by Jordan Green


Items from across the Triad and Beyond, compiled by Jordan Green

Landau and Rakestraw meet Joel Landau, a candidate for Greensboro City Council in District 4, went on the offensive against opponent Mary Rakestraw during a candidate forum sponsored by the Greensboro Neighborhood Congress on Monday. “Personally, I’m tired of the discord and negativity that we’ve been seeing on council,” Landau said. “I’m a voice for civility. I’ve been in the cooperative movement for decades where we seriously take how popel work together, and listen to one another. And it doesn’t mean we have to agree; it just means we listen to one another and try to come up with something that works for the common good.” Rakestraw defended her performance in her first term, in which she has called into question practices in the police department as an at-large member of the council. “”I ask questions for everybody,” she said. “I ask questions that may not be popular. I may ask the questions that you might not like but you ultimately want to hear the answers to.” Rakestraw concluded, “Do we have a problem in our policedepartment? Yes, we have some problems in our police department.” Thecongress will host a candidate forum for at-large candidates forGreensboro City Council at the downtown public library at 6:30 p.m. onOct. 19. — JG

Mayoral candidates contrast in style

The two candidates for mayor of Greensboro, incumbent Yvonne Johnson and challenger Bill Knight, addressedvoters during a candidate forum hosted by the Greensboro NeighborhoodCongress at the downtown public library on Oct. 8. The candidatespresented widely differing personal styles and preoccupations inresponse to a question about their campaign slogans, Johnson with“positive leadership” and Knight with “Go forward, Greensboro.” “When Italk about positive leadership, I talk about vision, I talk aboutcommitment, I talk about believing that one ought to do their homework,that when one says they’re going to serve the people, that’s what theydo,” Johnson said. “And they do it… and they do it with civility, evenwhen you disagree. Even when you’re at odds, you can respect a person’shuman dignity.” Knight said that he has closely followed the GreensboroPolice Department through a friend who was in line to become chief in1998, and concluded through research at the library that former ChiefDavid Wray “had a rather exemplary record of accomplishment.” Knightrepeated a call for the city to reimburse Wray and several associatesfor their legal costs and to offer an apology to them. “I think if wecould do that,” Knight said, “we could really begin to move forward.” — JG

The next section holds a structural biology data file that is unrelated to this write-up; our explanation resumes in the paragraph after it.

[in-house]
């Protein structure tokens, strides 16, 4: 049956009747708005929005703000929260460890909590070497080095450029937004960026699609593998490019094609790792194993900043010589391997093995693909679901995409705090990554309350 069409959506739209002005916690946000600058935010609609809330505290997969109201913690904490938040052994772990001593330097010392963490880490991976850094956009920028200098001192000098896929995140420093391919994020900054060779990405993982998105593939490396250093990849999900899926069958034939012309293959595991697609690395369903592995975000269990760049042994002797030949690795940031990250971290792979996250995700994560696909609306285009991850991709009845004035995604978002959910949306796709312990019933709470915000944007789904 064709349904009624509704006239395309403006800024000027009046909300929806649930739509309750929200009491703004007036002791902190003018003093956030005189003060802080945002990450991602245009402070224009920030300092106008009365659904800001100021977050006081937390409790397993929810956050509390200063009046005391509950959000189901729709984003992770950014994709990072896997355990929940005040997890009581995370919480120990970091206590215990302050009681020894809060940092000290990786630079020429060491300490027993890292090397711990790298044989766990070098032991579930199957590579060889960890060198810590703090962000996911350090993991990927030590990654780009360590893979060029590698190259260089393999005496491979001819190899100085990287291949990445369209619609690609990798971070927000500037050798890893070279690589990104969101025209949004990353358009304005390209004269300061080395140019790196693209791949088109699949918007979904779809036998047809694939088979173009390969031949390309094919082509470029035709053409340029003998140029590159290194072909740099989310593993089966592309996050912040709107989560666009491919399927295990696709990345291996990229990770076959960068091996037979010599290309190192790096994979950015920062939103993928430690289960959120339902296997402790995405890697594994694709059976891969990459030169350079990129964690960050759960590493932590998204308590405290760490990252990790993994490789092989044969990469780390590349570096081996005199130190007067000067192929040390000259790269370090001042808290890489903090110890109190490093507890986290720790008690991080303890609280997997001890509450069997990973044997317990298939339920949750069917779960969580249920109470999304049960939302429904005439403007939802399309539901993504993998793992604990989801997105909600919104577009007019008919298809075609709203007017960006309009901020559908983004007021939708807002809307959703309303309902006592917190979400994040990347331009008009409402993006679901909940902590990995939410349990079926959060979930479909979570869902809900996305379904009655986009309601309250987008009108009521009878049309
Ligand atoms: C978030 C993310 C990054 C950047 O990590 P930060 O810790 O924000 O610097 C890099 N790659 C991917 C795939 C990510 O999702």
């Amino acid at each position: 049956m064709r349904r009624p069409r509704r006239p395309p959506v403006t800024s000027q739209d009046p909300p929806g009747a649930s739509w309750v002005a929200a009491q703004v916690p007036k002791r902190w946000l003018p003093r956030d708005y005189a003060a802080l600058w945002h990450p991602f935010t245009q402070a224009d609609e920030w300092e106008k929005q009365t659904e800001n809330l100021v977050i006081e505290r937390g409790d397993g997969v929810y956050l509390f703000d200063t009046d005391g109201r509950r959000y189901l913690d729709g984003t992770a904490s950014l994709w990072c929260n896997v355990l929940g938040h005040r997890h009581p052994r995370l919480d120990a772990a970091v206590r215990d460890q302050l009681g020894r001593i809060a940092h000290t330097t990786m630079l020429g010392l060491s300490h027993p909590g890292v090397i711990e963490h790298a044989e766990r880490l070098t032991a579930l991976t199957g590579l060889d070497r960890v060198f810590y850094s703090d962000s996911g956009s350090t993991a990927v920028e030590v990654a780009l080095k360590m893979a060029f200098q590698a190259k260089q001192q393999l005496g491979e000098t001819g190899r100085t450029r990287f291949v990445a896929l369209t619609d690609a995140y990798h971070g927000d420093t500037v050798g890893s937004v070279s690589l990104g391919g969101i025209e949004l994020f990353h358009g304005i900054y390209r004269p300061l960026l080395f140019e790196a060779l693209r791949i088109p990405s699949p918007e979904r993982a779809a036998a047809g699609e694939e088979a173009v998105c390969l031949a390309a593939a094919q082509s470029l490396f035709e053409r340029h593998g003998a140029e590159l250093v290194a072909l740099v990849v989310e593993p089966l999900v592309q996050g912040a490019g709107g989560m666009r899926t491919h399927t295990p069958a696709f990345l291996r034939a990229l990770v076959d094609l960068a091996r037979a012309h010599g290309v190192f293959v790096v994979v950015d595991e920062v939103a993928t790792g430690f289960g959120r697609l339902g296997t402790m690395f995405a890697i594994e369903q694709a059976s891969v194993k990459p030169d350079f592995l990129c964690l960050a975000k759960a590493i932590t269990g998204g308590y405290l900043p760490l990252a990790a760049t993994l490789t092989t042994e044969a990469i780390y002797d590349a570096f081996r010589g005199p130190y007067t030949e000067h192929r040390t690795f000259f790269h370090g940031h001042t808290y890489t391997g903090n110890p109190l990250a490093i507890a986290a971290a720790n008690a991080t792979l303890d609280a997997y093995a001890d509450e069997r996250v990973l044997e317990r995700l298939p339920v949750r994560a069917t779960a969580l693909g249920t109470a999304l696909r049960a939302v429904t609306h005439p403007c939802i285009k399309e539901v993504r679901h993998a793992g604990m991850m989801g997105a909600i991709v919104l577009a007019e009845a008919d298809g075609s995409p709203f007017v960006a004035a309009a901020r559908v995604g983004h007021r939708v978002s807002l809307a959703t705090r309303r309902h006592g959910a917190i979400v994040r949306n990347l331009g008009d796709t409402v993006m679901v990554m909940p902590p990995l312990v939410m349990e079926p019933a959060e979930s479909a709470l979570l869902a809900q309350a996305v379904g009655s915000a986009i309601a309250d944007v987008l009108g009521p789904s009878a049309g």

Candidates and real estate professionals flock to TREBIC event

About 300 peopleattended the Triad Real Estate & Building Industries Coalition, orTREBIC’s “Pigs, Poultry & Politics” reception at Castle McCulloughin Jamestown on Oct. 8. About 60 of them were candidates and electedofficials, with the balance being members of the various industriesunder TREBIC’s umbrella. Emcee Tom Terrell, a real estate lawyer, described TREBIC as “the go-to-real estate organizatioin in the Triad,” and lauded NC Sen.

Don Vaughan, husband of Greensboro City Council at-large candidate Nancy Vaughan, as“a true champion on the Jordan Lake Rules.” Developers who routinelywrite large checks to candidates who attended the reception this yearincluded Roy Carroll and Dwight Stone. The event allowscandidates to shake hands, mingle and chat with would-be donors in thereal-estate, building and development industries. In addition to theannual reception, TREBIC also submits a questionnaire to candidates,including questions such as, “Do you think sprawl is a problem inGreensboro?” “TREBIC doesn’t make any recommendations for who tosupport,” President Marlene Sanford said. “There are severalorganizations with PACs that write checks. It’s easier for everybody tohave one survey. We end up being the organizational clearinghouse forthat activity.” — JG